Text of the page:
The Flawed Case against Student Debt Relief

May 5, 2023

What SCOTUS should know about Biden v. Nebraska.

The Roosevelt Rundown features our top stories of the week.

The Flawed Supreme Court Case against Student Debt Cancellation

Last August, President Biden announced his plan to relieve more than 43 million borrowers of up to $20,000 in student debt.

In a case that’s gone straight to the Supreme Court—Biden v. Nebraska—six Republican attorneys general have sued to block this cancellation based on the claim that Missouri’s loan servicing company, the Higher Education Loan Authority of the State of Missouri (MOHELA), would suffer financial revenue losses if enacted.

That’s not true, new analysis from the Roosevelt Institute and the Debt Collective reveals.

As authors Thomas Gokey, Eleni Schirmer, Braxton Brewington, and Louise Seamster find, MOHELA would actually see a substantial increase in its direct loan revenue for 2023, should the cancellation proposal be enacted—a fact that MOHELA’s internal documents confirm.

“This should have never come to court, and it did make it to court and yet didn’t actually have a fair day in court,” Brewington said in a New Republic exclusive about the brief.

“It is critical that the Supreme Court understands the true facts of this case and its potential impacts on borrowers, our broader economy, and our democracy,” said Seamster.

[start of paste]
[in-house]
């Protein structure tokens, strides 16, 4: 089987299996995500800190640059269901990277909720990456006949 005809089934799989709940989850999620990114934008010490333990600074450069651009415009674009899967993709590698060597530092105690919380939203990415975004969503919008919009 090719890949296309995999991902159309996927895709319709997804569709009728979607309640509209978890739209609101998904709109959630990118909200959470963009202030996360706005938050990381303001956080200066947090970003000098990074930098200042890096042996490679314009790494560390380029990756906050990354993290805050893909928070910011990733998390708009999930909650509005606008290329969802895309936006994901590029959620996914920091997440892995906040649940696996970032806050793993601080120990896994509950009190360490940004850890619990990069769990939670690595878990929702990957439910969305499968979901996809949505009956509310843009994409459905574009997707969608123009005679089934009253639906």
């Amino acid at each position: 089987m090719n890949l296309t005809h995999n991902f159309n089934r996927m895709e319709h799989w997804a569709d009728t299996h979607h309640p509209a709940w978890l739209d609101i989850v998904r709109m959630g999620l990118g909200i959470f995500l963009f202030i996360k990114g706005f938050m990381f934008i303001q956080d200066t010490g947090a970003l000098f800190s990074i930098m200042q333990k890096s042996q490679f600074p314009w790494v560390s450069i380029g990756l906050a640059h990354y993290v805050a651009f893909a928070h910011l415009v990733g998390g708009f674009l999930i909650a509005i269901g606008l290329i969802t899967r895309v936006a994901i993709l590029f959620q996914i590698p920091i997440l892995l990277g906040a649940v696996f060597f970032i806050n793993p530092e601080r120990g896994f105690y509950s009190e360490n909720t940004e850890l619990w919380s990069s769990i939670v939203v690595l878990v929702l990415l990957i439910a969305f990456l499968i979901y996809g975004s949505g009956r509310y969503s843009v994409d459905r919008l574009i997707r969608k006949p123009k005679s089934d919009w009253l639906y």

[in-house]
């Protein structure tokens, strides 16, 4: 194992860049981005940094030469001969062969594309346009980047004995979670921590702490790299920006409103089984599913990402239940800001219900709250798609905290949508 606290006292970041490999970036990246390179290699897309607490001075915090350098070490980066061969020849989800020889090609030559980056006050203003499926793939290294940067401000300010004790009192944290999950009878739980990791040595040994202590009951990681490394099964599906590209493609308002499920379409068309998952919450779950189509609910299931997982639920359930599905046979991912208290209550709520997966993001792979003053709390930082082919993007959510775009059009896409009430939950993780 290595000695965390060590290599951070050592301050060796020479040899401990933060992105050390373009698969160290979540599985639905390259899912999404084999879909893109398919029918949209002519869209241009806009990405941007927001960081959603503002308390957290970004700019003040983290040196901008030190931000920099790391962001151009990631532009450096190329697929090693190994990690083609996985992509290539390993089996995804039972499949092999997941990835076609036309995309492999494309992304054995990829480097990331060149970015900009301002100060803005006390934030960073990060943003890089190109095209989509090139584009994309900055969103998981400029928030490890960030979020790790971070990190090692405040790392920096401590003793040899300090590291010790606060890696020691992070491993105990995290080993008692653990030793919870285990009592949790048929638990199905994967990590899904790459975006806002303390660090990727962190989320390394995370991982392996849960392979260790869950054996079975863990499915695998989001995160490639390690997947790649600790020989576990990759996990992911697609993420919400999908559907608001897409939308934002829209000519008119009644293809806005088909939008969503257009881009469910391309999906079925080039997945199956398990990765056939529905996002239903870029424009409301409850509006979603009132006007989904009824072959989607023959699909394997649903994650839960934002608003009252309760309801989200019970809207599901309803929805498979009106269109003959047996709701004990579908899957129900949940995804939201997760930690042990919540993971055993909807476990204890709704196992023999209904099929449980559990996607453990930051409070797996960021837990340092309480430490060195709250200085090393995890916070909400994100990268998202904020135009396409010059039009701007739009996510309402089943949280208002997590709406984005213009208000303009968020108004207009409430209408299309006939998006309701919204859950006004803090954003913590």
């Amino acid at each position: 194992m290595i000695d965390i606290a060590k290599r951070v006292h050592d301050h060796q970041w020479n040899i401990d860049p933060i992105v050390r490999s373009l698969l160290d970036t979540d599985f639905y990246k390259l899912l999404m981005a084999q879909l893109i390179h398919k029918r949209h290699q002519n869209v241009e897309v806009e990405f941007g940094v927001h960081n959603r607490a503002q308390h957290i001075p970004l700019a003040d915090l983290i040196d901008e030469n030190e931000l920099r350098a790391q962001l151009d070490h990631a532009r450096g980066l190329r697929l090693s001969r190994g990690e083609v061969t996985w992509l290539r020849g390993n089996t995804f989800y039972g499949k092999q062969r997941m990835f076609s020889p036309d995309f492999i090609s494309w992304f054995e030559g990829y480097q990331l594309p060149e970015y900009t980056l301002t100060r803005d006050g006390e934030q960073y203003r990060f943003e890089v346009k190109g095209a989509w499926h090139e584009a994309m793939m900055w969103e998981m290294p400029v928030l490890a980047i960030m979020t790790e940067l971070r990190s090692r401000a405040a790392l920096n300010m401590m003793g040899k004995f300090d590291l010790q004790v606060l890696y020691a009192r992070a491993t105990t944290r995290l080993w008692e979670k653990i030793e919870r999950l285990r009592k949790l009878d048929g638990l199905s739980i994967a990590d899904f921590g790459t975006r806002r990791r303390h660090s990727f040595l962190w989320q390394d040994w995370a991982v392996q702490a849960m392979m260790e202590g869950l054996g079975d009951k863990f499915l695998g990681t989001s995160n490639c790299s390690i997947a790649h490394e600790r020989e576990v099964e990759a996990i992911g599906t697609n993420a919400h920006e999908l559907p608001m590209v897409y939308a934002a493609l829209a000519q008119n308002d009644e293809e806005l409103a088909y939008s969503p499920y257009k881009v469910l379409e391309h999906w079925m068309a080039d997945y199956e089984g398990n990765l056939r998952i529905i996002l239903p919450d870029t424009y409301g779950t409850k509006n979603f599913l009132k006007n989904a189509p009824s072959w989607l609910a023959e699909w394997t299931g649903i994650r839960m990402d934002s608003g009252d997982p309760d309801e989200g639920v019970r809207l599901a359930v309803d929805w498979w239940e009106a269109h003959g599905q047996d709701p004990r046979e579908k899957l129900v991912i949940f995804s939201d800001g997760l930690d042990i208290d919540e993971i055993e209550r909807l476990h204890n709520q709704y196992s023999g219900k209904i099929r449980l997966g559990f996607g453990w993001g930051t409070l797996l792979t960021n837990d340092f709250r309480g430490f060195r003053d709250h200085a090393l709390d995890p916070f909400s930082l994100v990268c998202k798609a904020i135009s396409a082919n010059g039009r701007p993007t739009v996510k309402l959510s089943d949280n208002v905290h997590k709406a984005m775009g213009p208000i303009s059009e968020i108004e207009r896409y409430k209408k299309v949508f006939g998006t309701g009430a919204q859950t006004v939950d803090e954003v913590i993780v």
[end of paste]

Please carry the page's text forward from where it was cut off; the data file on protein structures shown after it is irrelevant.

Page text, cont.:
The outcome, they write, could threaten the financial survival of millions and further threaten the legitimacy of the court.

Read the full brief, and coverage of the bombshell findings in The Guardian, The American Prospect, and Essence.


The Era of Industrial Policy

“Last week, the Biden administration announced the death of global economic governance as we’ve known it,” New York Magazine’s Eric Levitz wrote on Wednesday.

The spark for that declaration: National Security Advisor Jake Sullivan’s speech at a Brookings Institution event, where he laid out the administration’s economic agenda: “pursuing a modern industrial and innovation strategy—both at home and with partners around the world.”

It’s a direction Roosevelt experts like Todd N. Tucker have championed for years, including in last week’s Industrial Policy Synergies report and forum.

And that fact wasn’t lost on Levitz.

“Anyone familiar with the ascendant economic thinking in the progressive nonprofit world, or with the NSC’s recent personnel, will see the fingerprints of the Roosevelt Institute and Hewlett Foundation all over Sullivan’s speech,” he wrote.

“Ideas that were once the exclusive property of iconoclastic academics and think-tank staffers are now official US policy.”


The Neoliberal Order Is Over. What Comes Next?

Historian Gary Gerstle has documented the rise and demise of the New Deal and neoliberal orders in his books.

On a new episode of How to Save a Country, he joins hosts Felicia Wong and Michael Tomasky to give a guided tour of that history—and predictions for what might come next.

One possibility, Gary explains, is a revived progressive political order—one that “harks back to successful elements of the New Deal while also guiding us in new directions, with the ability to take into consideration those issues that the New Deal either ignored or repressed.”

Listen now, and follow for new podcast episodes every Thursday.


Jobs Day Takeaways


What We’re Reading

Eyeing China, Biden Official Floats a New “Washington Consensus” [feat. Roosevelt fellow Sameera Fazili]Washington Post

Why the Fed’s Latest Interest Rate Hike Is Controversial [feat. Mike Konczal] – Vox

Wage Gains after Changing Jobs Were Lower in April [feat. Roosevelt’s Alí Bustamante]Marketplace

Lina Khan: We Must Regulate AI. Here’s How. – New York Times